The recertification of El Salvador's progress on human rights is nothing but a basic restatement of President Reagan's foreign policy, which is "better dead than red."
Long before the body count was in, the president had decided to give the newly elected government in El Salvador a pat on the back. The reason is not that the Salvadoran military has changed its ways or that the reduced toll would be acceptable in any other country. The reason was given six months ago, when the administration certified that El Salvador was worthy of continued military aid, by Elliott Abrams, the State Department's assistant secretary for human rights, who told a House subcommittee that the situation would be worse if the murderers and torturers we have befriended were to be replaced by communists.
"If the U.S. were . . . to abandon the government of El Salvador, it would have the worst possible results for human rights, due to the imposition of a Cuban-style regime," Abrams said.
The only surprise in the certification was that it carried the signature of the secretary of state rather than the president, who is required by Congress personally to vouch for "progress."
Reagan, of course, dislikes being personally involved in sticky situations. Maybe he also wished to signal that the appointment of George P. Shultz as secretary of state means no change in the "don't-tell-me-about-it" attitude toward human rights abuses in El Salvador.
Actually, the report suggests a fallback from the position of Alexander M. Haig Jr., Shultz's predecessor, who held that international terrorism supersedes human rights as a foreign policy consideration.
Still, Haig, in a cable sent last May to U.S. Ambassador Deane Hinton, told him that he must press the Salvadoran government to take five basic "high-priority steps now."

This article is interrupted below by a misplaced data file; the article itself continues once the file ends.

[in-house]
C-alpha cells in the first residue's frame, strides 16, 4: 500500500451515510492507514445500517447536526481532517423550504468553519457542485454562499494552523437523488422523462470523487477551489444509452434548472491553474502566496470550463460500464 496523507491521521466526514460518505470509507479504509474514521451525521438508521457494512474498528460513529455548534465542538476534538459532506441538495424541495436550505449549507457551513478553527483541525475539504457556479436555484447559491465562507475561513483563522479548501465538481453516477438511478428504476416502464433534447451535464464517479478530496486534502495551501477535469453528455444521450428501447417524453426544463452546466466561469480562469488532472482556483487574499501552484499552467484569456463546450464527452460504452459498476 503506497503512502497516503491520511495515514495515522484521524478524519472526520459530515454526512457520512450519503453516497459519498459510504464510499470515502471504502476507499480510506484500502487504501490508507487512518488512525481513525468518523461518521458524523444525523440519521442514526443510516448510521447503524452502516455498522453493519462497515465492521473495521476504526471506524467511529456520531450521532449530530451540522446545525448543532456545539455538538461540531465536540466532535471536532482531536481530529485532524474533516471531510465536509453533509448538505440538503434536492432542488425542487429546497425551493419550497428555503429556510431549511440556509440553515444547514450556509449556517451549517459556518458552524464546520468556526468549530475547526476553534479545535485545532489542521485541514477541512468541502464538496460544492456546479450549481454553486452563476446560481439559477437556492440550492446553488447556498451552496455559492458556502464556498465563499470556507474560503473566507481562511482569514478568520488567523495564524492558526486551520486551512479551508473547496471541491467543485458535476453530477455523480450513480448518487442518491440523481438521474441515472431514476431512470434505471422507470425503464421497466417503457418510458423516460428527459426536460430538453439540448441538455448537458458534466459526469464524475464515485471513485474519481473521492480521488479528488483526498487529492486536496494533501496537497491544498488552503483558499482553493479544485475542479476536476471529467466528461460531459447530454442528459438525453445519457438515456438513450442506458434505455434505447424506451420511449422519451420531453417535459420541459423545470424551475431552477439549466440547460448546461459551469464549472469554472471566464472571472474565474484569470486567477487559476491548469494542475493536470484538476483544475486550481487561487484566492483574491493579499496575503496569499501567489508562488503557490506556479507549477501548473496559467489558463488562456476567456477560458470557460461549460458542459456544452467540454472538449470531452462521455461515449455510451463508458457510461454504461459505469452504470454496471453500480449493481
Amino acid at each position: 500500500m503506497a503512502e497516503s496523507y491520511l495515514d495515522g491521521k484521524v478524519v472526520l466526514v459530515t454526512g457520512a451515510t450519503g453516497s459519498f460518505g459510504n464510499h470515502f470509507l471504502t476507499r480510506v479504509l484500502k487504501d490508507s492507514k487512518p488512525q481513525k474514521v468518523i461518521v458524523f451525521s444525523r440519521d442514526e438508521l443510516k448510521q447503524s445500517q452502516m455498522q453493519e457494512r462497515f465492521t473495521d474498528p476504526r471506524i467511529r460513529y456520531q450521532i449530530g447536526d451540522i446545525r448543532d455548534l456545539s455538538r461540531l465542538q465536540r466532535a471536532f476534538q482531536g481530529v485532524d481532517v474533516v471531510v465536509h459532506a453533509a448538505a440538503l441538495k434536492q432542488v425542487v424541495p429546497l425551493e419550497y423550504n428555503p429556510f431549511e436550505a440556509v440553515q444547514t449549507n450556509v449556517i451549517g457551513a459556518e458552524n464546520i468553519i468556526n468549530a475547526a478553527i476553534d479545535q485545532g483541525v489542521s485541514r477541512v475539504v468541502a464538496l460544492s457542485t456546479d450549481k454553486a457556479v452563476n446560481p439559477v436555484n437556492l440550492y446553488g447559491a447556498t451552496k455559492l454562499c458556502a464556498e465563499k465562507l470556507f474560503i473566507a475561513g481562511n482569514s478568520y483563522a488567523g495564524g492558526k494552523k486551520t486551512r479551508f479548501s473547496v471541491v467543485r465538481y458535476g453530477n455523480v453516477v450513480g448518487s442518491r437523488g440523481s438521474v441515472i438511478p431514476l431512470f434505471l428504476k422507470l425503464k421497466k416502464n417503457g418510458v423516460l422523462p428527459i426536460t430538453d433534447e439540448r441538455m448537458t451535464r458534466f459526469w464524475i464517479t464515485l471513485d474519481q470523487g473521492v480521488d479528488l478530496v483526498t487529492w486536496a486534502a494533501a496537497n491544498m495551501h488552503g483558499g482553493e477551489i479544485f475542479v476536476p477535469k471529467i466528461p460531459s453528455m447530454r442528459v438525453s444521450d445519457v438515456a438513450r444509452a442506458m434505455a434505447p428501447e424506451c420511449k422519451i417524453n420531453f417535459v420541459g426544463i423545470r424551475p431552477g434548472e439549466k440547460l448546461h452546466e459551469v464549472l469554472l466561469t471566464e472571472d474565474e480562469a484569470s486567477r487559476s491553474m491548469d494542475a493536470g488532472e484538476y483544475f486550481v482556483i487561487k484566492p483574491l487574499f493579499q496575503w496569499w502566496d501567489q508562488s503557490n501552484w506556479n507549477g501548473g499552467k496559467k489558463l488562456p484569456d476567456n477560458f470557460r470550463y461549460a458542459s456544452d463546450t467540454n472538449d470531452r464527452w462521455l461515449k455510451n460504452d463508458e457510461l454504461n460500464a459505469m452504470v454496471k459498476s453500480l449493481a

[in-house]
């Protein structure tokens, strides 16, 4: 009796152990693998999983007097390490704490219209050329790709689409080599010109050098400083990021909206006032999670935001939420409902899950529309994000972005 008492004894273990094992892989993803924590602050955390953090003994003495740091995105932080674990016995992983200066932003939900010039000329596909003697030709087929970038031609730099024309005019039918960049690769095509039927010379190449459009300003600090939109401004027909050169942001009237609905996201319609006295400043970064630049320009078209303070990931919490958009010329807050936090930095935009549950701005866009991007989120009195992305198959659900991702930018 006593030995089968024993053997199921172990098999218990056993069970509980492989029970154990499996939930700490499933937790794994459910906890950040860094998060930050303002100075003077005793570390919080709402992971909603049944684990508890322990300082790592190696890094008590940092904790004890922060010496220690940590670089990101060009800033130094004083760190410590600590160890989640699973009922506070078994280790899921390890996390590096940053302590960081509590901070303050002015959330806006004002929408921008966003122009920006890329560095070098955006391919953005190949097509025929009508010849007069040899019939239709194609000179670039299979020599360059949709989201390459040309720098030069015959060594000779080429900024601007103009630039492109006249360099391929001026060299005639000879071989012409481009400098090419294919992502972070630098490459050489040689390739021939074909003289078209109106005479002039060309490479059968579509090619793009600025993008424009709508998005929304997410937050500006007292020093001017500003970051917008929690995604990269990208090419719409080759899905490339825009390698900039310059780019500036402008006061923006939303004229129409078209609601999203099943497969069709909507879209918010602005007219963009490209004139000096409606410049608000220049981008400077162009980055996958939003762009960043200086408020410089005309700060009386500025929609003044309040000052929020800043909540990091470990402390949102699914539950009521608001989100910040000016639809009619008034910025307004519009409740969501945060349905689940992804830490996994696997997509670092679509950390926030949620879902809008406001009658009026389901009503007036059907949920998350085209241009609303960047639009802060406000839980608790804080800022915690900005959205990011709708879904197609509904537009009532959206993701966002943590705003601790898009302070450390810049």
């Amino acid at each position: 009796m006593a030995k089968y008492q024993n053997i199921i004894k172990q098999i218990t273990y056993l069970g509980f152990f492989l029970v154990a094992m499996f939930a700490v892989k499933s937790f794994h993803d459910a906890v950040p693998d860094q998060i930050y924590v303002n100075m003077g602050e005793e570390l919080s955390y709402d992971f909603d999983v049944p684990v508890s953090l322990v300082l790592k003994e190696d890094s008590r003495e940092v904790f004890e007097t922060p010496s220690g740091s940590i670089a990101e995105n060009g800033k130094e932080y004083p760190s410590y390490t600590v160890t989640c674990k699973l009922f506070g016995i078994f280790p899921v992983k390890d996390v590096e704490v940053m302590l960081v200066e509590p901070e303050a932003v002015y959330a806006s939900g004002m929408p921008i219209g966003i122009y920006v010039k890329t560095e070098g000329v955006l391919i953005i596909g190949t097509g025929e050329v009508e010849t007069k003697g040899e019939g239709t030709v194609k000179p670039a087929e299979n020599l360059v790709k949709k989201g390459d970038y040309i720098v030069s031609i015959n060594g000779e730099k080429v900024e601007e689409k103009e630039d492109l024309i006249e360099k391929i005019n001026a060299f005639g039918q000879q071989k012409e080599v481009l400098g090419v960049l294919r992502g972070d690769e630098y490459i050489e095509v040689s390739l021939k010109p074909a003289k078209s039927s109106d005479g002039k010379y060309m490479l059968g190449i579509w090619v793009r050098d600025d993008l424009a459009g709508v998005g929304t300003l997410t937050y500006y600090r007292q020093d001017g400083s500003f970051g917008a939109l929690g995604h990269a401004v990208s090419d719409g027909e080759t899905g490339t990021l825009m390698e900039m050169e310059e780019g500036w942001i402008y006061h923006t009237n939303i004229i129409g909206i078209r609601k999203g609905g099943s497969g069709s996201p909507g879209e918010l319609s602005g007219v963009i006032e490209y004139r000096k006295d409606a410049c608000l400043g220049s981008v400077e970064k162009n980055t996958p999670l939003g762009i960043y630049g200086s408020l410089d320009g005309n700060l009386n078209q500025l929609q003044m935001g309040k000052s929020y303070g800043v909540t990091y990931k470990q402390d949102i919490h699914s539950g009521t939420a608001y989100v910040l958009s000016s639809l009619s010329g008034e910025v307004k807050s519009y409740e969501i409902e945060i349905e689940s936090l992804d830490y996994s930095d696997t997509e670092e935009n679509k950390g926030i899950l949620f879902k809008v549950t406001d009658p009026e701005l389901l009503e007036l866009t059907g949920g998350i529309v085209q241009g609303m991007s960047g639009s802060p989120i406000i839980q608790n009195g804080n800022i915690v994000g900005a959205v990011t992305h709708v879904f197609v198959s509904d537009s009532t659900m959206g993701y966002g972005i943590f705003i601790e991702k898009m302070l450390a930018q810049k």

These included consolidating the various police forces, protecting guerrilla prisoners, setting up a human rights clearinghouse that would act in collaboration with civilian and church groups, establishing a human rights program, and instituting more humane treatment of refugees.
In the cable, which was leaked in the press, Haig urged Hinton to inform the Salvadoran government to make these moves "for its own political benefit."PROGRESS
But that government knows, from this administration as well as from the last, that American presidents are leery of cutting off military aid that could lead to a victory of guerrillas, who are so easily labeled "Marxist." The domino theory lives. Nobody in the administration who might argue that El Salvador needs justice more than it needs arms would get a hearing. "Creeping Castroism" is the only recognized problem.
It is easier to say, as Abrams did to The New York Times, that while the situation in El Salvador continues to be bad, it is "moving in the right direction."
The official figures show that the number of "deaths attributable to political violence"--that is, murders of noncombatants--has decreased from 500 to 300 per month. In 1981, 13,353 Salvadorans were beheaded, shot or beaten to death, and 1982 may look better on the charts.
But the numbers, which the U.S. Embassy admits it takes from local newspapers, cover only the slaughter in the cities. They are disputed by the Legal Aid Office of the Diocese of El Salvador, which, for example, put the June death toll at 355, while the embassy reported 189.
One of the hopeful points that the State Department certification makes is that the government is now accusing members of the armed forces of murders. But former ambassador Robert C. White notes that not a single officer or enlisted man has been tried for crimes of this order.
The untried include the five soldiers being held in the case of four U.S. women missionaries who were murdered by security forces in December, 1980. Congress passed a resolution that made evidence of progress in the case mandatory if El Salvador is to get its guns. The suspects have been turned over to a civilian judge who, considering what has happened to mayors, Christian Democrats and others who make life uncomfortable for the government, has been in no hurry to bring the case to court.
The only "proof of progress" was presented by an unidentified State Department official who, in a desperate pre-certification "background" briefing, said that "the judge has pretty thoroughly convinced himself to hold a trial."
On Monday The Washington Post reported about torture at National Police headquarters so ghastly--a worker for a humanitarian organization was put on the equivalent of a medieval rack--that even Hinton felt constrained to report it to the State Department, and protest to the Salvadoran president.
It made no difference. Nothing does when your mind is made up that the only alternatives are red or dead.